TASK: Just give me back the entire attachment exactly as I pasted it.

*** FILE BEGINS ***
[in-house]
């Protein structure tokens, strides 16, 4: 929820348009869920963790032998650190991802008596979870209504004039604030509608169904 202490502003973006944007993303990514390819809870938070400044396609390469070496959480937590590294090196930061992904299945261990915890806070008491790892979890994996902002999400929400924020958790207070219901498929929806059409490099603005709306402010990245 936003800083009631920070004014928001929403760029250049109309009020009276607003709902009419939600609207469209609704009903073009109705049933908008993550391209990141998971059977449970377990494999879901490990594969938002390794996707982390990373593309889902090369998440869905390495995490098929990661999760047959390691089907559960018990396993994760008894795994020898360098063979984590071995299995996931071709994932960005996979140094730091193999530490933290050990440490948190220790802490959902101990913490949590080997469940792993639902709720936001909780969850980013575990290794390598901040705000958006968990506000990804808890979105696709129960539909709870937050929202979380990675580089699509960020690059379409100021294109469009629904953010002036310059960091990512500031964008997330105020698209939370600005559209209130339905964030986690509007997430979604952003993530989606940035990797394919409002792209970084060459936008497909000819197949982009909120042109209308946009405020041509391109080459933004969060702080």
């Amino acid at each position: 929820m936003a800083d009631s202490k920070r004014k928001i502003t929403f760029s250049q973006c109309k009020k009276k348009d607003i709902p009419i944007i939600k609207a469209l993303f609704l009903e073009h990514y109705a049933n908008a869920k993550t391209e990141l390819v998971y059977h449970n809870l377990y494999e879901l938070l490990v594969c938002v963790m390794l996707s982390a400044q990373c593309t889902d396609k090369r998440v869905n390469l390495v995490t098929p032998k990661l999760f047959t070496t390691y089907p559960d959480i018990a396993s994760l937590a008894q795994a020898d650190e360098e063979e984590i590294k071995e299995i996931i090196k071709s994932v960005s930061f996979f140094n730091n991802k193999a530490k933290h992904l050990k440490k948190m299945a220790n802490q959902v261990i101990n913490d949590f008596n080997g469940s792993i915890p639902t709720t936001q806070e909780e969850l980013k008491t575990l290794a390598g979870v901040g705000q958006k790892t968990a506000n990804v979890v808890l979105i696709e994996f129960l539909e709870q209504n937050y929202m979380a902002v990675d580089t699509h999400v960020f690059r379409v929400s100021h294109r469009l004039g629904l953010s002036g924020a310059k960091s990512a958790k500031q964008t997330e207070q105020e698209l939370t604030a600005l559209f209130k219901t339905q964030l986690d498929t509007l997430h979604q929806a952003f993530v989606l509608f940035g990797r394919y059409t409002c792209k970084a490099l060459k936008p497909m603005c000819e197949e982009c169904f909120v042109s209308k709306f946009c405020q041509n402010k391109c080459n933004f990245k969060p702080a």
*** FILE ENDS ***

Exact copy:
[in-house]
């Protein structure tokens, strides 16, 4: 929820348009869920963790032998650190991802008596979870209504004039604030509608169904 202490502003973006944007993303990514390819809870938070400044396609390469070496959480937590590294090196930061992904299945261990915890806070008491790892979890994996902002999400929400924020958790207070219901498929929806059409490099603005709306402010990245 936003800083009631920070004014928001929403760029250049109309009020009276607003709902009419939600609207469209609704009903073009109705049933908008993550391209990141998971059977449970377990494999879901490990594969938002390794996707982390990373593309889902090369998440869905390495995490098929990661999760047959390691089907559960018990396993994760008894795994020898360098063979984590071995299995996931071709994932960005996979140094730091193999530490933290050990440490948190220790802490959902101990913490949590080997469940792993639902709720936001909780969850980013575990290794390598901040705000958006968990506000990804808890979105696709129960539909709870937050929202979380990675580089699509960020690059379409100021294109469009629904953010002036310059960091990512500031964008997330105020698209939370600005559209209130339905964030986690509007997430979604952003993530989606940035990797394919409002792209970084060459936008497909000819197949982009909120042109209308946009405020041509391109080459933004969060702080």
């Amino acid at each position: 929820m936003a800083d009631s202490k920070r004014k928001i502003t929403f760029s250049q973006c109309k009020k009276k348009d607003i709902p009419i944007i939600k609207a469209l993303f609704l009903e073009h990514y109705a049933n908008a869920k993550t391209e990141l390819v998971y059977h449970n809870l377990y494999e879901l938070l490990v594969c938002v963790m390794l996707s982390a400044q990373c593309t889902d396609k090369r998440v869905n390469l390495v995490t098929p032998k990661l999760f047959t070496t390691y089907p559960d959480i018990a396993s994760l937590a008894q795994a020898d650190e360098e063979e984590i590294k071995e299995i996931i090196k071709s994932v960005s930061f996979f140094n730091n991802k193999a530490k933290h992904l050990k440490k948190m299945a220790n802490q959902v261990i101990n913490d949590f008596n080997g469940s792993i915890p639902t709720t936001q806070e909780e969850l980013k008491t575990l290794a390598g979870v901040g705000q958006k790892t968990a506000n990804v979890v808890l979105i696709e994996f129960l539909e709870q209504n937050y929202m979380a902002v990675d580089t699509h999400v960020f690059r379409v929400s100021h294109r469009l004039g629904l953010s002036g924020a310059k960091s990512a958790k500031q964008t997330e207070q105020e698209l939370t604030a600005l559209f209130k219901t339905q964030l986690d498929t509007l997430h979604q929806a952003f993530v989606l509608f940035g990797r394919y059409t409002c792209k970084a490099l060459k936008p497909m603005c000819e197949e982009c169904f909120v042109s209308k709306f946009c405020q041509n402010k391109c080459n933004f990245k969060p702080a």